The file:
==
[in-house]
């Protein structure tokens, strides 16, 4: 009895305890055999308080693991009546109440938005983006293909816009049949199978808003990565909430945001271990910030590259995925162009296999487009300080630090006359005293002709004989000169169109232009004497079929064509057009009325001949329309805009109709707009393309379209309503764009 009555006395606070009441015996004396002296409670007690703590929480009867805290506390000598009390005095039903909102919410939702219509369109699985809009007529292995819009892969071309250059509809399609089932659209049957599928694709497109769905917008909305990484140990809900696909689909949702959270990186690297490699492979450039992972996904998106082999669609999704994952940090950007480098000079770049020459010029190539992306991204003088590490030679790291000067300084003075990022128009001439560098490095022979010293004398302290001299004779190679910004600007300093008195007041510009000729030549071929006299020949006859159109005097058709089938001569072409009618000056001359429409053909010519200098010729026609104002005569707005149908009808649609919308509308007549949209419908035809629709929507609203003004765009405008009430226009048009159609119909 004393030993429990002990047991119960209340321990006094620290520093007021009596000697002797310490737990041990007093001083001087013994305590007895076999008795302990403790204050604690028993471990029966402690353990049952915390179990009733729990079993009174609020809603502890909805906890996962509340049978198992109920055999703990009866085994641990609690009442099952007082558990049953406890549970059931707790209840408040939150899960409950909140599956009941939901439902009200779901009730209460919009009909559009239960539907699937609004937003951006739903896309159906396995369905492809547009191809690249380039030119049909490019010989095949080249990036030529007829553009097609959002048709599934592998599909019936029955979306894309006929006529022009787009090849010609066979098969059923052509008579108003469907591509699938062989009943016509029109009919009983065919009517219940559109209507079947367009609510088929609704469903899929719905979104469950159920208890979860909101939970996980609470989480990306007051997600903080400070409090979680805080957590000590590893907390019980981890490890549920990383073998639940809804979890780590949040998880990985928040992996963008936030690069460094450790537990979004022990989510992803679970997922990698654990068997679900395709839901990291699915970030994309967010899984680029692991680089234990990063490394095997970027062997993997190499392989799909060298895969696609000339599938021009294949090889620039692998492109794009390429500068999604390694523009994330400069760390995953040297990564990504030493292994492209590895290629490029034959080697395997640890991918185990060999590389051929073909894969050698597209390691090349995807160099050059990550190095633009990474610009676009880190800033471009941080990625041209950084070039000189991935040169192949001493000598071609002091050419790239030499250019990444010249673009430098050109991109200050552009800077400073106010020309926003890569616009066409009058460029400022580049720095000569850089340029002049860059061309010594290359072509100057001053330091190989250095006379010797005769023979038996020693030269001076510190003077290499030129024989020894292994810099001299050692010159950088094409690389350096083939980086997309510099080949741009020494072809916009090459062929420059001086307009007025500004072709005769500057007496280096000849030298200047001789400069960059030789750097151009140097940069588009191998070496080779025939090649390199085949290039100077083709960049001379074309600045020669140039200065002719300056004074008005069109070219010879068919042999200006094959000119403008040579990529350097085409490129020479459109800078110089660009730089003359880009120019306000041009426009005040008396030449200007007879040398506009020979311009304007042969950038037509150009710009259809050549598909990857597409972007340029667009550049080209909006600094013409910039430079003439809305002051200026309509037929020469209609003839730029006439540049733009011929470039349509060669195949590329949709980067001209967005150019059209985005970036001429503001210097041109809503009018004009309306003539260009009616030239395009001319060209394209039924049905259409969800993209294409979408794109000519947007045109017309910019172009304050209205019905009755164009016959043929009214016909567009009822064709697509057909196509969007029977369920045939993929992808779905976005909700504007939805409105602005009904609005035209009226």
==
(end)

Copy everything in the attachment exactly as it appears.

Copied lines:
[in-house]
């Protein structure tokens, strides 16, 4: 009895305890055999308080693991009546109440938005983006293909816009049949199978808003990565909430945001271990910030590259995925162009296999487009300080630090006359005293002709004989000169169109232009004497079929064509057009009325001949329309805009109709707009393309379209309503764009 009555006395606070009441015996004396002296409670007690703590929480009867805290506390000598009390005095039903909102919410939702219509369109699985809009007529292995819009892969071309250059509809399609089932659209049957599928694709497109769905917008909305990484140990809900696909689909949702959270990186690297490699492979450039992972996904998106082999669609999704994952940090950007480098000079770049020459010029190539992306991204003088590490030679790291000067300084003075990022128009001439560098490095022979010293004398302290001299004779190679910004600007300093008195007041510009000729030549071929006299020949006859159109005097058709089938001569072409009618000056001359429409053909010519200098010729026609104002005569707005149908009808649609919308509308007549949209419908035809629709929507609203003004765009405008009430226009048009159609119909 004393030993429990002990047991119960209340321990006094620290520093007021009596000697002797310490737990041990007093001083001087013994305590007895076999008795302990403790204050604690028993471990029966402690353990049952915390179990009733729990079993009174609020809603502890909805906890996962509340049978198992109920055999703990009866085994641990609690009442099952007082558990049953406890549970059931707790209840408040939150899960409950909140599956009941939901439902009200779901009730209460919009009909559009239960539907699937609004937003951006739903896309159906396995369905492809547009191809690249380039030119049909490019010989095949080249990036030529007829553009097609959002048709599934592998599909019936029955979306894309006929006529022009787009090849010609066979098969059923052509008579108003469907591509699938062989009943016509029109009919009983065919009517219940559109209507079947367009609510088929609704469903899929719905979104469950159920208890979860909101939970996980609470989480990306007051997600903080400070409090979680805080957590000590590893907390019980981890490890549920990383073998639940809804979890780590949040998880990985928040992996963008936030690069460094450790537990979004022990989510992803679970997922990698654990068997679900395709839901990291699915970030994309967010899984680029692991680089234990990063490394095997970027062997993997190499392989799909060298895969696609000339599938021009294949090889620039692998492109794009390429500068999604390694523009994330400069760390995953040297990564990504030493292994492209590895290629490029034959080697395997640890991918185990060999590389051929073909894969050698597209390691090349995807160099050059990550190095633009990474610009676009880190800033471009941080990625041209950084070039000189991935040169192949001493000598071609002091050419790239030499250019990444010249673009430098050109991109200050552009800077400073106010020309926003890569616009066409009058460029400022580049720095000569850089340029002049860059061309010594290359072509100057001053330091190989250095006379010797005769023979038996020693030269001076510190003077290499030129024989020894292994810099001299050692010159950088094409690389350096083939980086997309510099080949741009020494072809916009090459062929420059001086307009007025500004072709005769500057007496280096000849030298200047001789400069960059030789750097151009140097940069588009191998070496080779025939090649390199085949290039100077083709960049001379074309600045020669140039200065002719300056004074008005069109070219010879068919042999200006094959000119403008040579990529350097085409490129020479459109800078110089660009730089003359880009120019306000041009426009005040008396030449200007007879040398506009020979311009304007042969950038037509150009710009259809050549598909990857597409972007340029667009550049080209909006600094013409910039430079003439809305002051200026309509037929020469209609003839730029006439540049733009011929470039349509060669195949590329949709980067001209967005150019059209985005970036001429503001210097041109809503009018004009309306003539260009009616030239395009001319060209394209039924049905259409969800993209294409979408794109000519947007045109017309910019172009304050209205019905009755164009016959043929009214016909567009009822064709697509057909196509969007029977369920045939993929992808779905976005909700504007939805409105602005009904609005035209009226």